"My dog saved me from slipping into a life-threatening diabetic coma!"


01 April 2020
When widower Pam Mansfield slipped into a life-threatening diabetic coma, there was only her German Shepherd around to save her, writes Joanne Bednall.

Wherever Pam Mansfield goes, her dog Gypsy is never far from her side — which is just as well seeing as the 69-year-old animal lover is adamant her constant canine companion saved her life early one morning last November.

“Gypsy is the most loving dog in the world,” explained Pam, whose German Shepherd regularly rubs shoulders with more than 250 unwanted rare and unusual pets, including monkeys, silver foxes, meerkats, a lynx, and even an alligator called George, where she lives at the Exotic Pet Refuge in Deeping St James, Lincolnshire.

“I live on my own and Gypsy is with me 100 per cent of the time — I can’t even go to the toilet without her following me there!”

But if it hadn’t been for the six-year-old dog’s total devotion to her owner, Pam probably wouldn’t be here today to tell the tale.

“I’d felt fine and gone to bed around 11pm, with Gypsy sleeping at the foot of my bed as usual,” remembered Pam, who suffers from angina and asthma and was diagnosed with type 2 diabetes 25 years ago prior to an operation.

Pam, whose interest in exotic pets was sparked by owning a python more than 40 years ago, recalls being in a deep sleep and suddenly becoming aware of Gypsy trying to rouse her sometime around 4am.

“I heard a strange whining noise and felt Gypsy licking my face,” said Pam, who was unable to have a dog of her own as a child because her father had chronic asthma, but has since made up for it in the ensuing years by owning a Manchester Terrier, German Shepherds, Rhodesian Ridgebacks, cross-breeds, Labradors, a Poodle, and a Dobermann.

“The next thing I knew was that Gypsy had jumped on the bed and was standing over me — she has never done that before. I felt so tired, but she wouldn’t let me go back to sleep and sat on me to make sure I woke up. I’ve had hypos in the past when my blood sugar level has been too low, but I’ve never been in a diabetic coma before — if Gypsy hadn’t woken me up, there’s no doubt in my mind that I wouldn’t be here now.”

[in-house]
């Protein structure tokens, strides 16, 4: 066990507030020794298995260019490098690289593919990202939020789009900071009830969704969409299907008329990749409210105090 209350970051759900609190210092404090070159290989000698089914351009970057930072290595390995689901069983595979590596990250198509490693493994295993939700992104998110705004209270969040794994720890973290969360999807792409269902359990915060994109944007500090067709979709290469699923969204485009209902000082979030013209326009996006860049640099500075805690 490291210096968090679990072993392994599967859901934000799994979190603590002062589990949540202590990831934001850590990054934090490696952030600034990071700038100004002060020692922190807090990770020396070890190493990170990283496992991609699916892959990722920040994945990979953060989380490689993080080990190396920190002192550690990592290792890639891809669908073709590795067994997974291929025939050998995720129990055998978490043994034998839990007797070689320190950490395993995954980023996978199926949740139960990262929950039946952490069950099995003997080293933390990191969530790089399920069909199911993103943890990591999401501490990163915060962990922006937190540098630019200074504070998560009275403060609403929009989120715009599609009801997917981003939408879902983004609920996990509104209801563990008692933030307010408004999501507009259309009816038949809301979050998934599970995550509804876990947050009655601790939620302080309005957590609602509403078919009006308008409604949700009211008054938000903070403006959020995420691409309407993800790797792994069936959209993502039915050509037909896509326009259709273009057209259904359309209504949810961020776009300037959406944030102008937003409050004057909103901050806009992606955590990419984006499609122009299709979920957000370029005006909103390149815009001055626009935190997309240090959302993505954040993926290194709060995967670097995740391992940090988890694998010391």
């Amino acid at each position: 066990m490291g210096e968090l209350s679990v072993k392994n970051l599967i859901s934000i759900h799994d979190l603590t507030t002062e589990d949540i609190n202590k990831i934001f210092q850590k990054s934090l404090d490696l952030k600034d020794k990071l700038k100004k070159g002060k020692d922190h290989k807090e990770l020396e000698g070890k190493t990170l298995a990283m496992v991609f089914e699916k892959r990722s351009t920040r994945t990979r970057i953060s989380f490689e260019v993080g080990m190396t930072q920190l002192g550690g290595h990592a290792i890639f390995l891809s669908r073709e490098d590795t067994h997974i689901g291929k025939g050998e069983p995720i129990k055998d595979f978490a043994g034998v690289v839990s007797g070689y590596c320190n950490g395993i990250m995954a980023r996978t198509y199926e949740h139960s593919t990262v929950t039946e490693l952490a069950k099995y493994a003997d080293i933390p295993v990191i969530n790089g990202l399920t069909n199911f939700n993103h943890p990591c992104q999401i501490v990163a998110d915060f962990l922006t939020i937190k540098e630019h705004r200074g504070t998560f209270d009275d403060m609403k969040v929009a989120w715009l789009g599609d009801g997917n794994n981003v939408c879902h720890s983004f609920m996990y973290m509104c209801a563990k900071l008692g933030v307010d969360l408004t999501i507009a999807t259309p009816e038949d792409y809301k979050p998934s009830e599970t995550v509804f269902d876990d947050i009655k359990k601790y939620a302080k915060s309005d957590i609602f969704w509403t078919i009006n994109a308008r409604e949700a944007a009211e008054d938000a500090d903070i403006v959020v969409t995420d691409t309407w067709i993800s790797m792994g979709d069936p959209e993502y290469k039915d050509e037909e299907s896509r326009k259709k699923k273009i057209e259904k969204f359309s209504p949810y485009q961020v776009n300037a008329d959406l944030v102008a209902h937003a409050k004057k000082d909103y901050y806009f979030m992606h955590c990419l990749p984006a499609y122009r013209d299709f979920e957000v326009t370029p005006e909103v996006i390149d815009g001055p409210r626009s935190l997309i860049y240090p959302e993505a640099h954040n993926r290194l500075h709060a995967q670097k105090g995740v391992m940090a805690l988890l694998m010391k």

Unable to think straight at first, let alone move, Pam eventually managed to reach across to her bedside cabinet and fumble around for the half bar of chocolate she keeps in there for emergencies such as this.

“It was a horrible sensation and I felt dreadful,” continued Pam, who started feeling a little better after eating the chocolate and perked up further while drinking a cup of coffee containing four spoonfuls of sugar.

Still trembling, Pam did a finger prick test and discovered her reading was very low — 2 mmol/L, when a normal person’s blood glucose range is 3.5 – 5.5 mmol/L before meals. Gypsy remained by Pam’s side throughout, sticking to her like glue.

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“There’s no reason I can think of why my blood sugar level was so low — maybe I’d not eaten enough the day before — but it took me four hours to get over it,” added Pam, who normally manages her condition effectively with a daily injection and six tablets.

A vet has since told her that Gypsy would have been able to smell ketones — a harmful substance created if the body does not get enough glucose — on her breath, which has an odour similar to that of pear drops.

Experiencing such a frightening episode has prompted Pam to think back to another time when her intuitive dog’s behaviour was out of character.

“About three years ago, I’d suffered a hypo at the top of the stairs and Gypsy had stood in front of me refusing to budge. She wouldn’t let me go downstairs, and thinking about it now, I realise she must have sensed that I was unsteady on my feet and was at risk of falling. Perhaps she detected the same smell then, too?”

Pam is so proud of her “one in a million” dog, and says that she is convinced Gypsy is training her 18-month-old Labrador, Layla, to follow in her paw prints.

“Since my hypo, it seems like they are now taking it in turns to look after me,” she said. “Gypsy will sleep in the bedroom one night and the landing the next, swapping with Layla, who then guards me.

“In this day and age when so many things seem miserable, it’s lovely to have a story like this with a happy ending,

“Gypsy is my life — I idolise her. We’ve always had a strong bond but her actions have definitely brought us even closer together. She’s so perceptive and intelligent and knows me inside out — she’ll do anything for me.”

In fact, it’s hard to believe that six years ago Pam didn’t want a German Shepherd, but on seeing a three-week-old litter in a stable, her heart melted. When one of the pups made a wobbly beeline for her, sat on her knee and licked her face, she knew Gypsy would be coming home with her.

“She’s such a beautiful-looking dog and loves everyone — she’s as soft as grease and hasn’t got a nasty bone in her body,” concluded Pam.

“I’ve never had a dog like her and I’m so glad she picked me — it was meant to be.”